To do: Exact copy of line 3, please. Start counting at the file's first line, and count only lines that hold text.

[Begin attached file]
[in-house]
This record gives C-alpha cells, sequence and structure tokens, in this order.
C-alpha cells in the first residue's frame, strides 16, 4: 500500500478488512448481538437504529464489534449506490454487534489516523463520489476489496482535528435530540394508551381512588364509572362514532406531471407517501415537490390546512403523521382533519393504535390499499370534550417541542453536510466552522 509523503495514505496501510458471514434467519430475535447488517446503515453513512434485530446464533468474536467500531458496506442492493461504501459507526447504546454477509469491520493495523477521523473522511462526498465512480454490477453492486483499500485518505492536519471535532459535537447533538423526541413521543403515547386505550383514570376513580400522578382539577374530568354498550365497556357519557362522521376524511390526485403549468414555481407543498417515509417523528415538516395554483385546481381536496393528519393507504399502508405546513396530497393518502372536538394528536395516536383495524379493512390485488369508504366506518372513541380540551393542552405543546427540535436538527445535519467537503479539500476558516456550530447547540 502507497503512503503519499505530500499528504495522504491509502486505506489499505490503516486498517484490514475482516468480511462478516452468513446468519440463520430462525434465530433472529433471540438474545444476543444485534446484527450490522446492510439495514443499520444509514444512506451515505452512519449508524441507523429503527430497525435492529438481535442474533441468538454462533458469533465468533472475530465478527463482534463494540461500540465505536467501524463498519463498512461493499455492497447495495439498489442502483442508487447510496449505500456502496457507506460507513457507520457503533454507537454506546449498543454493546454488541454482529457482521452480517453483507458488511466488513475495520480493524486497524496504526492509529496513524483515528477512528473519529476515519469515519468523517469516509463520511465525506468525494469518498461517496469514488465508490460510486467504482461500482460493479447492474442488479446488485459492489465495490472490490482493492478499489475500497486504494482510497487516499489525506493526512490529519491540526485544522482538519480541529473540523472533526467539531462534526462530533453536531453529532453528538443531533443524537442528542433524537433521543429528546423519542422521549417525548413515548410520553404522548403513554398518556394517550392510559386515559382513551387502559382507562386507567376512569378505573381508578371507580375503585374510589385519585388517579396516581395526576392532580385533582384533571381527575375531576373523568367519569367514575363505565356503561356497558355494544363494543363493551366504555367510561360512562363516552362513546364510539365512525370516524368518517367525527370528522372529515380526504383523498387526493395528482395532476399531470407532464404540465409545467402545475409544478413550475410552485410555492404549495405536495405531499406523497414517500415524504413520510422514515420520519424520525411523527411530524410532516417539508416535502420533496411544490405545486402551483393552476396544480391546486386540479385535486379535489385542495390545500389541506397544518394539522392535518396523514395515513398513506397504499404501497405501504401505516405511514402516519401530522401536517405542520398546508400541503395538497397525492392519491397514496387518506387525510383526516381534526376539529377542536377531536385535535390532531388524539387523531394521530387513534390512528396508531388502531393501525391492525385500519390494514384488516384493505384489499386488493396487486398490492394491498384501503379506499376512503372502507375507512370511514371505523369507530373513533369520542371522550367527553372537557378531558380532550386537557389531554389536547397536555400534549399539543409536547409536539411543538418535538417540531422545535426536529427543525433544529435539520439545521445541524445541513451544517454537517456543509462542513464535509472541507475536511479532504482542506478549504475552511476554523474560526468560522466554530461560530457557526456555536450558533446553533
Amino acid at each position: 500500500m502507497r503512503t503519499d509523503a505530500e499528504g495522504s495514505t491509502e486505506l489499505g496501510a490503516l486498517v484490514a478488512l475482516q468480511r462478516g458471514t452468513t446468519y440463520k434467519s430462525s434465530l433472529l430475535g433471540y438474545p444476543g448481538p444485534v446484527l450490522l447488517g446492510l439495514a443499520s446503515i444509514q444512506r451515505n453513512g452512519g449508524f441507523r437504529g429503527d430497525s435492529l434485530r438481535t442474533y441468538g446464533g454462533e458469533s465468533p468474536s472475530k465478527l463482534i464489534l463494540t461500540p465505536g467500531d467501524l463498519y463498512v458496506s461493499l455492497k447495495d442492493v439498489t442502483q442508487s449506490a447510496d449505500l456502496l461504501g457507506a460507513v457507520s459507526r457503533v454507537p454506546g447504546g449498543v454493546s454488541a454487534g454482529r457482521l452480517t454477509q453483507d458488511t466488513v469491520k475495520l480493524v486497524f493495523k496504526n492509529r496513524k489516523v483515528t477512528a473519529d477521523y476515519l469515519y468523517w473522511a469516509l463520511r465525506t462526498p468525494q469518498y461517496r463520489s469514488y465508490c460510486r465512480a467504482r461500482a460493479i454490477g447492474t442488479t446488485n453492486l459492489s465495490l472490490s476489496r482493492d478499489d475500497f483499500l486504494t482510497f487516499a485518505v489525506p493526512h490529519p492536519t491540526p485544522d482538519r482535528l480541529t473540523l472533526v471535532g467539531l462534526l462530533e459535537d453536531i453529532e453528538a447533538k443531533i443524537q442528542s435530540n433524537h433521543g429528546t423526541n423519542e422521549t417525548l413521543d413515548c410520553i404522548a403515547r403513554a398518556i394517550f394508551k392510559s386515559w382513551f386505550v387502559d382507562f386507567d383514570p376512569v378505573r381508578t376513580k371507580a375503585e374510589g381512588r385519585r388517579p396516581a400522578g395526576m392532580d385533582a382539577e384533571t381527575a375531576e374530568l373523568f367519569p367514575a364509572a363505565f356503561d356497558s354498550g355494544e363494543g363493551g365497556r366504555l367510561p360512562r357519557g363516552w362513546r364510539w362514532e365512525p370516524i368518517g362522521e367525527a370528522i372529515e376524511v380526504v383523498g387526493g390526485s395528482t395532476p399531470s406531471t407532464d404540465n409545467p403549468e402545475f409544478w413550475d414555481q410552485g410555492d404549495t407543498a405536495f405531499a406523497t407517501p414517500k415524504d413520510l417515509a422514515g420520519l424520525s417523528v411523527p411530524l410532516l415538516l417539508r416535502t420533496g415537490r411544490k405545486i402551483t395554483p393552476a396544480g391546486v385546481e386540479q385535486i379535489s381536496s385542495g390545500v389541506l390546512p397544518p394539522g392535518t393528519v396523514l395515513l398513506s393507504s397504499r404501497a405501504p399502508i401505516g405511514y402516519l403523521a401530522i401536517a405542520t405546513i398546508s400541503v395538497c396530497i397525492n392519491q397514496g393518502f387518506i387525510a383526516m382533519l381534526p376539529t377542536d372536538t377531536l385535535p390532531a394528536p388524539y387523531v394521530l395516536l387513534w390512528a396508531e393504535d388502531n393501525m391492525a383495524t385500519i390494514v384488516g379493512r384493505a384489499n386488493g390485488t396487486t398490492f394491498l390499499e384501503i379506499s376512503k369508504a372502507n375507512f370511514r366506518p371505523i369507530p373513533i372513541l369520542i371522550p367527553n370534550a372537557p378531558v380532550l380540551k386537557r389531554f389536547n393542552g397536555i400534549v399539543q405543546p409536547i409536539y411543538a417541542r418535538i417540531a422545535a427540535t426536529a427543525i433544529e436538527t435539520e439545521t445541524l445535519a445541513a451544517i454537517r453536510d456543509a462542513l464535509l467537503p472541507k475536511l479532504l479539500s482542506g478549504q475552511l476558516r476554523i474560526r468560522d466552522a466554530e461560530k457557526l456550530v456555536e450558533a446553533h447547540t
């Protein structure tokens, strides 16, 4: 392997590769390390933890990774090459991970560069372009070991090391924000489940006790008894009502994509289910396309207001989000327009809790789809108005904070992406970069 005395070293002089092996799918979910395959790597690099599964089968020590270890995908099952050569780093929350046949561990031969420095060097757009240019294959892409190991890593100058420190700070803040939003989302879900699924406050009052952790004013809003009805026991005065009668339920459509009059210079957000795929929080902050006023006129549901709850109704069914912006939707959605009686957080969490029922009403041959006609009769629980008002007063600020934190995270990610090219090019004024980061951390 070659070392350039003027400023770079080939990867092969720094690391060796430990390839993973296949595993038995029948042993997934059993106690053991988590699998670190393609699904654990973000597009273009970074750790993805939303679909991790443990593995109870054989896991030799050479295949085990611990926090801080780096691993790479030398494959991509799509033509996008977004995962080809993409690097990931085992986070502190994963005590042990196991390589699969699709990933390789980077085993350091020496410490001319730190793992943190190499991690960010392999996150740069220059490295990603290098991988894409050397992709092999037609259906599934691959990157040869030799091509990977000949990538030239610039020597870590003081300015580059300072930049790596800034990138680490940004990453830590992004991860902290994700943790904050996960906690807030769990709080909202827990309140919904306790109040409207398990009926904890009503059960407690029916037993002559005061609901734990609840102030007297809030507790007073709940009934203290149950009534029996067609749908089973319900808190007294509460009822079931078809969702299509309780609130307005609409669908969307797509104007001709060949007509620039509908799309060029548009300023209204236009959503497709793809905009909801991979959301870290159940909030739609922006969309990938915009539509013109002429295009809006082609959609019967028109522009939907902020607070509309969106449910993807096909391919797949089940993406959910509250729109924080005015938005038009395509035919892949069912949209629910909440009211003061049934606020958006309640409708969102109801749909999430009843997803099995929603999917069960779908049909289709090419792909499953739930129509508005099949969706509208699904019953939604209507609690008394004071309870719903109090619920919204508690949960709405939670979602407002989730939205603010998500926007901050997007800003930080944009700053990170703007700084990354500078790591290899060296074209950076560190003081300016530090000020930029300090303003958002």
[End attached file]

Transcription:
C-alpha cells in the first residue's frame, strides 16, 4: 500500500478488512448481538437504529464489534449506490454487534489516523463520489476489496482535528435530540394508551381512588364509572362514532406531471407517501415537490390546512403523521382533519393504535390499499370534550417541542453536510466552522 509523503495514505496501510458471514434467519430475535447488517446503515453513512434485530446464533468474536467500531458496506442492493461504501459507526447504546454477509469491520493495523477521523473522511462526498465512480454490477453492486483499500485518505492536519471535532459535537447533538423526541413521543403515547386505550383514570376513580400522578382539577374530568354498550365497556357519557362522521376524511390526485403549468414555481407543498417515509417523528415538516395554483385546481381536496393528519393507504399502508405546513396530497393518502372536538394528536395516536383495524379493512390485488369508504366506518372513541380540551393542552405543546427540535436538527445535519467537503479539500476558516456550530447547540 502507497503512503503519499505530500499528504495522504491509502486505506489499505490503516486498517484490514475482516468480511462478516452468513446468519440463520430462525434465530433472529433471540438474545444476543444485534446484527450490522446492510439495514443499520444509514444512506451515505452512519449508524441507523429503527430497525435492529438481535442474533441468538454462533458469533465468533472475530465478527463482534463494540461500540465505536467501524463498519463498512461493499455492497447495495439498489442502483442508487447510496449505500456502496457507506460507513457507520457503533454507537454506546449498543454493546454488541454482529457482521452480517453483507458488511466488513475495520480493524486497524496504526492509529496513524483515528477512528473519529476515519469515519468523517469516509463520511465525506468525494469518498461517496469514488465508490460510486467504482461500482460493479447492474442488479446488485459492489465495490472490490482493492478499489475500497486504494482510497487516499489525506493526512490529519491540526485544522482538519480541529473540523472533526467539531462534526462530533453536531453529532453528538443531533443524537442528542433524537433521543429528546423519542422521549417525548413515548410520553404522548403513554398518556394517550392510559386515559382513551387502559382507562386507567376512569378505573381508578371507580375503585374510589385519585388517579396516581395526576392532580385533582384533571381527575375531576373523568367519569367514575363505565356503561356497558355494544363494543363493551366504555367510561360512562363516552362513546364510539365512525370516524368518517367525527370528522372529515380526504383523498387526493395528482395532476399531470407532464404540465409545467402545475409544478413550475410552485410555492404549495405536495405531499406523497414517500415524504413520510422514515420520519424520525411523527411530524410532516417539508416535502420533496411544490405545486402551483393552476396544480391546486386540479385535486379535489385542495390545500389541506397544518394539522392535518396523514395515513398513506397504499404501497405501504401505516405511514402516519401530522401536517405542520398546508400541503395538497397525492392519491397514496387518506387525510383526516381534526376539529377542536377531536385535535390532531388524539387523531394521530387513534390512528396508531388502531393501525391492525385500519390494514384488516384493505384489499386488493396487486398490492394491498384501503379506499376512503372502507375507512370511514371505523369507530373513533369520542371522550367527553372537557378531558380532550386537557389531554389536547397536555400534549399539543409536547409536539411543538418535538417540531422545535426536529427543525433544529435539520439545521445541524445541513451544517454537517456543509462542513464535509472541507475536511479532504482542506478549504475552511476554523474560526468560522466554530461560530457557526456555536450558533446553533